“It’s no exaggeration to say that this change could save lives,” said Martin.
“Over 100,000 people in England try to kill themselves every year because of debt, and four times that. We are therefore delighted that the government has agreed to support this element of our campaign and change the default application rules. ”
Victory surrounds the threatening language and outdated advice in letters sent to those in difficulty.
The rules of the Consumer Credit Act (1974) require lenders to send intimidating letters to people who are seriously behind on debt payments.
These letters should include large blocks of threatening and confusing language, written in all caps – they should also include outdated advice, asking people to consult their lawyer or the local business standards board, instead of pointing out things like advice. free on debt.
The Money and Mental Health Policy Institute founded by Martin therefore launched a campaign to change the law.
The government will now legislate to change the language and presentation of information in debt letters, removing legal jargon and replacing it with more widely understood language and directing people to free sources of debt advice. .
Bold or underlined text will be used in place of capital letters, to make the letters less threatening in their appearance.
Changes will be made to letters regarding regulated consumer credit agreements – such as credit cards, personal loans, overdrafts and auto financing.
“Today’s changes will make even the most painful debt letters much less intimidating and, crucially, will also easily and calmly steer people in serious debt to get the free, non-profit advice they need,” he said. said Martin.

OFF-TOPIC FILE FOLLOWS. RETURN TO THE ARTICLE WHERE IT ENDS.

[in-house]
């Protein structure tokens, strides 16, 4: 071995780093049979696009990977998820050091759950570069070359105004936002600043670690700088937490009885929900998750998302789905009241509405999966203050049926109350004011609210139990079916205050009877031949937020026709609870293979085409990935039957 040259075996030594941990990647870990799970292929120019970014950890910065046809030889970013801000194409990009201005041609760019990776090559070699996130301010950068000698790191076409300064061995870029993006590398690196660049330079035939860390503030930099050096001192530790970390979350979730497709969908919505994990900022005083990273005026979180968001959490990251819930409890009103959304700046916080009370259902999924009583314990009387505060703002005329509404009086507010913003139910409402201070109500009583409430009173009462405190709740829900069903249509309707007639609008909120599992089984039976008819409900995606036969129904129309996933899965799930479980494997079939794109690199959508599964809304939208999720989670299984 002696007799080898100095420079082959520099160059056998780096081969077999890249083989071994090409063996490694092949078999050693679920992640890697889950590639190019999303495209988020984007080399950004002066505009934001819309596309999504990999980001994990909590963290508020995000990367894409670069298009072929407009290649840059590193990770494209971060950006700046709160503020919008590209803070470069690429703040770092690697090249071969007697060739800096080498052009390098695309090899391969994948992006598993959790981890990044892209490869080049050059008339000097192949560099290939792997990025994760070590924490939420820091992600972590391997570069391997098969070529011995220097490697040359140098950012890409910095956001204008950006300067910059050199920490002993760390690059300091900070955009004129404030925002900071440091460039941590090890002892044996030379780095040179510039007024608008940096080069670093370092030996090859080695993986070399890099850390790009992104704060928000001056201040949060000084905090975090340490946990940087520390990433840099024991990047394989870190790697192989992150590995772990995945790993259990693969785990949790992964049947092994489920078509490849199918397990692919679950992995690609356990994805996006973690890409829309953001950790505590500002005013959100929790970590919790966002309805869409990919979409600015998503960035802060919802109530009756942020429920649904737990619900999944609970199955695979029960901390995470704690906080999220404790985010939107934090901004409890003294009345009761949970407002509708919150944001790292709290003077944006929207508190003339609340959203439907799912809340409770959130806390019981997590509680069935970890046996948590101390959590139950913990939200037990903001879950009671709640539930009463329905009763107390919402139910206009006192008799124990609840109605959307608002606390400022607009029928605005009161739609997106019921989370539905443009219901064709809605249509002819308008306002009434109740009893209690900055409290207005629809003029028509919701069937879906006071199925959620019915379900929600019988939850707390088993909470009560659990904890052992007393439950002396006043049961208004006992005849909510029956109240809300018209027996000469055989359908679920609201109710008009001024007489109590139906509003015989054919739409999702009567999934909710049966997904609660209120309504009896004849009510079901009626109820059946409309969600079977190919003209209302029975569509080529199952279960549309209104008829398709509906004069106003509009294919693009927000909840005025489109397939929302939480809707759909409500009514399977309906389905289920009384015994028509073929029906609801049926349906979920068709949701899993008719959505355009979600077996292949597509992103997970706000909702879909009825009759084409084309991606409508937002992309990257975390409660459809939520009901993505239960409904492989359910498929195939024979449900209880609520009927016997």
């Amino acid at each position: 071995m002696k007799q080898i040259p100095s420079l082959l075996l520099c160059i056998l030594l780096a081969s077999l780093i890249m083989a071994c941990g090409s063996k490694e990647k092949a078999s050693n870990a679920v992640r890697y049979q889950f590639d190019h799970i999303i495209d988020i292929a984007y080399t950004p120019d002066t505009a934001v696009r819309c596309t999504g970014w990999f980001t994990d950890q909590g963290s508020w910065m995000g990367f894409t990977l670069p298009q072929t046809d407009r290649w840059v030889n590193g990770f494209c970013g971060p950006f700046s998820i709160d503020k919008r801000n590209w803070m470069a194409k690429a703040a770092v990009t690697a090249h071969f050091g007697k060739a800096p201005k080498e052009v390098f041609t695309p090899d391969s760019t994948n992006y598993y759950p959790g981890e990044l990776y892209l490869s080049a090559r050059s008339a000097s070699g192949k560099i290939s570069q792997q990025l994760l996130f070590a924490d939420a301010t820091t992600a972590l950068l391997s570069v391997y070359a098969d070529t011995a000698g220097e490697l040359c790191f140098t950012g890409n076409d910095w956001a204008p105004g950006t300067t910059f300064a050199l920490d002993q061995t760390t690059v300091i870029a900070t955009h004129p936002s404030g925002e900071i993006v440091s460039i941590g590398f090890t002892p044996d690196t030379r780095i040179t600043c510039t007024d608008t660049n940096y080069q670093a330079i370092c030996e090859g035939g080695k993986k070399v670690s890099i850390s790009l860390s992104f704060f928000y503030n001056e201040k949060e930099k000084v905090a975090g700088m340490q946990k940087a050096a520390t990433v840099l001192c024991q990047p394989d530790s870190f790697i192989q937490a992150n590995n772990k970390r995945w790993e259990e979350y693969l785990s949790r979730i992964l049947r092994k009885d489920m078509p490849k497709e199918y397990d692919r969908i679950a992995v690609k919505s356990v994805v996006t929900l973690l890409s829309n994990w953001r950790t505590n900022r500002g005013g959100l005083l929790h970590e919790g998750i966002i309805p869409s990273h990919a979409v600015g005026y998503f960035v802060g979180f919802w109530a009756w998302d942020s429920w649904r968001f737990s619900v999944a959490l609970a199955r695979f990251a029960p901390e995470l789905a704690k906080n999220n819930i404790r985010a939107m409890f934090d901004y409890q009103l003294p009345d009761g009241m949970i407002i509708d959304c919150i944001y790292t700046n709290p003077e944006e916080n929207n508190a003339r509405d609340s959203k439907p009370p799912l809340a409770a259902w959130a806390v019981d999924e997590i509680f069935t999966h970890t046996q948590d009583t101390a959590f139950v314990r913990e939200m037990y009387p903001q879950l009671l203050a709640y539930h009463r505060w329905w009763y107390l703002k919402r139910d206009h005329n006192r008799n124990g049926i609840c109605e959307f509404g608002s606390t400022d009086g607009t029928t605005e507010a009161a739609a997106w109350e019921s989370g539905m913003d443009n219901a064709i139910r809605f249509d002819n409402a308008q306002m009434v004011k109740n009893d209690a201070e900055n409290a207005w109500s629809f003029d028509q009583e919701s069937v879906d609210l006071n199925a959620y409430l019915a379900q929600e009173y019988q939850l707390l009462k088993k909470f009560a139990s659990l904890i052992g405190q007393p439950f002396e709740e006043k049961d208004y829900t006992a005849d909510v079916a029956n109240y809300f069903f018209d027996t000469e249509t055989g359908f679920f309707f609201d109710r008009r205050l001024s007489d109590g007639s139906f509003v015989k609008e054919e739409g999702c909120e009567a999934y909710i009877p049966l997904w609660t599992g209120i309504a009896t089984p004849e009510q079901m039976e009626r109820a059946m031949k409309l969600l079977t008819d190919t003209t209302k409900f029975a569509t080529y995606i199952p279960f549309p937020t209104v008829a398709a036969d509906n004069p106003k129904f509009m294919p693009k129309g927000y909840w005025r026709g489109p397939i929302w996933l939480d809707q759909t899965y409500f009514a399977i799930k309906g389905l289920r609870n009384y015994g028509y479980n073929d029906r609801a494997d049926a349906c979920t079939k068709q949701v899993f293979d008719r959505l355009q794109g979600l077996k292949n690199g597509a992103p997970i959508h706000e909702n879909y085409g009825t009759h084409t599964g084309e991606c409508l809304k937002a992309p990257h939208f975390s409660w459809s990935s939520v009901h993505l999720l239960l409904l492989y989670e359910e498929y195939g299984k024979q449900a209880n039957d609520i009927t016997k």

The new rules are expected to come into force in December 2020.
All lenders will then have to make the changes within six months.
Eric Leenders, Managing Director of Personal Finance at UK Finance, said: “The banking and finance industry understands the impact debt can have on a client’s well-being and works closely with government to help them. customers, especially those who are vulnerable.
“Lenders must send notices of default and these important changes announced today will ensure customers receive more appropriate and favorable communications. ”
John Glen, Economic Secretary to the Treasury, said: “Being late on your credit repayments can be a really painful experience that is compounded by a confusing and intimidating letter from your lender.
“As part of our efforts to help those struggling with their finances, it is only right that we take another look at the legislation surrounding these letters.
“These new rules will help eliminate fear of finances by ensuring that letters are easier to understand, less threatening, and allow people to take control of their finances.
“Some vital work has been done by charities, industry and the Money and Mental Health Policy Institute and I am grateful for their support in solving this important issue. “